“The attraction of rural life and work was, and continues to be, twofold,” writes Jonathan Elliott, who with his wife made an intentional move to rural life in Virginia.
“First, it puts us immediately in contact with creation. The daily work of feeding chickens, collecting eggs, or managing pasture is a daily interaction with an order not of our own making. It draws me out of myself, out of my own idea of what should be, and to the world that actually is.
“Living around and working with chickens (and turkeys, pigs, and cattle) has helped me to appreciate what it means to be a human being, a particular kind of living being, a rational animal.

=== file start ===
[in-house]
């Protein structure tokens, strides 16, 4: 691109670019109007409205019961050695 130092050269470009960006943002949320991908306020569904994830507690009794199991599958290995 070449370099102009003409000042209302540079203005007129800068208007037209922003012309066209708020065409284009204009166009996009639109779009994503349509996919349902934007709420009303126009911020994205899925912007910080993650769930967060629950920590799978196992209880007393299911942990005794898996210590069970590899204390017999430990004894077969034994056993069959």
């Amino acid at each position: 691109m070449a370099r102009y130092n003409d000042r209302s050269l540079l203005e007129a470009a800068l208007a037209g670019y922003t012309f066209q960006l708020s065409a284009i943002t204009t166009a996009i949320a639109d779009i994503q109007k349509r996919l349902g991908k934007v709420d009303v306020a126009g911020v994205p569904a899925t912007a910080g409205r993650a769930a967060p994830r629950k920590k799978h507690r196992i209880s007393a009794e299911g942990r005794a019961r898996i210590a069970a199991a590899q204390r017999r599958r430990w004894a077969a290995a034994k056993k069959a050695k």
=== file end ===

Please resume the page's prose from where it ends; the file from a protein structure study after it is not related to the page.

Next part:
“Seeing the hens peck and pick on the hen at the bottom of their social order can make them seem rather cruel. Reflecting on this however, reminds me that humans can be far crueler than hens because our cruelty comes from our free will and not from instinct.
“At the same time, though, it is our free will which allows us to love, and the ability to love is what really makes us human. By simply being themselves, the chickens can help reveal us to ourselves.”
Find out the latest information from Catholic Rural Life, on Earth Day, the blessings of April and all the vibrancy of the American countryside.